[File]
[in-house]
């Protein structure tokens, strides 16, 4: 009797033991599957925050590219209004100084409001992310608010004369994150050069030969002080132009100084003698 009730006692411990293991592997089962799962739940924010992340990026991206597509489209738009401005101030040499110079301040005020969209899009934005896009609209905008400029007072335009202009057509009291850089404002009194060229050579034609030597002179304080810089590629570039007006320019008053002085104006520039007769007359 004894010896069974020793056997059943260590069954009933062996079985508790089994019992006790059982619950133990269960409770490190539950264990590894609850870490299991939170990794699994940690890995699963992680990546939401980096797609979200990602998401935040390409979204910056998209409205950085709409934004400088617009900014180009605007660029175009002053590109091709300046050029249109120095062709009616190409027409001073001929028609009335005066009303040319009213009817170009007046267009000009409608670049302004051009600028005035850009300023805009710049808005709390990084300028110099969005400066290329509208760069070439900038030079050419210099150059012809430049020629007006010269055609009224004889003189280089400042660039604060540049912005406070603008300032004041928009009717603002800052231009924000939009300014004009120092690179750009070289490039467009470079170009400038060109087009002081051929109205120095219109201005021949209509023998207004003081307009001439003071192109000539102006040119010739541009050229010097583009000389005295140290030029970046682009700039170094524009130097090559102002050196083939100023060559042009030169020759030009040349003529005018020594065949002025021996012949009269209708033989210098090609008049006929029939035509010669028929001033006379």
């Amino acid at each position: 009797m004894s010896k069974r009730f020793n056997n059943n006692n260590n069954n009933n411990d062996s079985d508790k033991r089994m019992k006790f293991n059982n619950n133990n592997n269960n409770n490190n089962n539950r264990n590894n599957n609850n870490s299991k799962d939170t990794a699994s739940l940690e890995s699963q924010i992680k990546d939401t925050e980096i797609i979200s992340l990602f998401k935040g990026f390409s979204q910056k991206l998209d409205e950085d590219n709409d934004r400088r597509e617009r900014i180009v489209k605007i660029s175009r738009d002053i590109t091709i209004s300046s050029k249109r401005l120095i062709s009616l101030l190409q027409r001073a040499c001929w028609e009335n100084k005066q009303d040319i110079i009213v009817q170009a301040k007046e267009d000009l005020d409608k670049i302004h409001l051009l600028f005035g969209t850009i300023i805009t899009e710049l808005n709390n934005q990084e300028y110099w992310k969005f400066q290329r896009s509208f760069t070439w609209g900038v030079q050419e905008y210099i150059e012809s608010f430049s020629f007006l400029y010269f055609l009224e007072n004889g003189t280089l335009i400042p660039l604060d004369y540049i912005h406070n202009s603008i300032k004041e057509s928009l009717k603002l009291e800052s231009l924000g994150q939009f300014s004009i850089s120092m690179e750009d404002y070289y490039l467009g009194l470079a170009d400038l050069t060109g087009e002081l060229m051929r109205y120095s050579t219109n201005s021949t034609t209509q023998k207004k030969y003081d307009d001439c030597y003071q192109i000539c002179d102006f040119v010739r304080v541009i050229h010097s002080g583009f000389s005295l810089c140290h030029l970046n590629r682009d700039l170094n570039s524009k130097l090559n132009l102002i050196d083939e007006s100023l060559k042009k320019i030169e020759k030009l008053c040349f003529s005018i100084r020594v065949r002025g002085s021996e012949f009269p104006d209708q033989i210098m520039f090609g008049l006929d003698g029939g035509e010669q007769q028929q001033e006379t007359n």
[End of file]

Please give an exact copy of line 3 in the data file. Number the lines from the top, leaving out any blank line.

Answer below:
């Amino acid at each position: 009797m004894s010896k069974r009730f020793n056997n059943n006692n260590n069954n009933n411990d062996s079985d508790k033991r089994m019992k006790f293991n059982n619950n133990n592997n269960n409770n490190n089962n539950r264990n590894n599957n609850n870490s299991k799962d939170t990794a699994s739940l940690e890995s699963q924010i992680k990546d939401t925050e980096i797609i979200s992340l990602f998401k935040g990026f390409s979204q910056k991206l998209d409205e950085d590219n709409d934004r400088r597509e617009r900014i180009v489209k605007i660029s175009r738009d002053i590109t091709i209004s300046s050029k249109r401005l120095i062709s009616l101030l190409q027409r001073a040499c001929w028609e009335n100084k005066q009303d040319i110079i009213v009817q170009a301040k007046e267009d000009l005020d409608k670049i302004h409001l051009l600028f005035g969209t850009i300023i805009t899009e710049l808005n709390n934005q990084e300028y110099w992310k969005f400066q290329r896009s509208f760069t070439w609209g900038v030079q050419e905008y210099i150059e012809s608010f430049s020629f007006l400029y010269f055609l009224e007072n004889g003189t280089l335009i400042p660039l604060d004369y540049i912005h406070n202009s603008i300032k004041e057509s928009l009717k603002l009291e800052s231009l924000g994150q939009f300014s004009i850089s120092m690179e750009d404002y070289y490039l467009g009194l470079a170009d400038l050069t060109g087009e002081l060229m051929r109205y120095s050579t219109n201005s021949t034609t209509q023998k207004k030969y003081d307009d001439c030597y003071q192109i000539c002179d102006f040119v010739r304080v541009i050229h010097s002080g583009f000389s005295l810089c140290h030029l970046n590629r682009d700039l170094n570039s524009k130097l090559n132009l102002i050196d083939e007006s100023l060559k042009k320019i030169e020759k030009l008053c040349f003529s005018i100084r020594v065949r002025g002085s021996e012949f009269p104006d209708q033989i210098m520039f090609g008049l006929d003698g029939g035509e010669q007769q028929q001033e006379t007359n």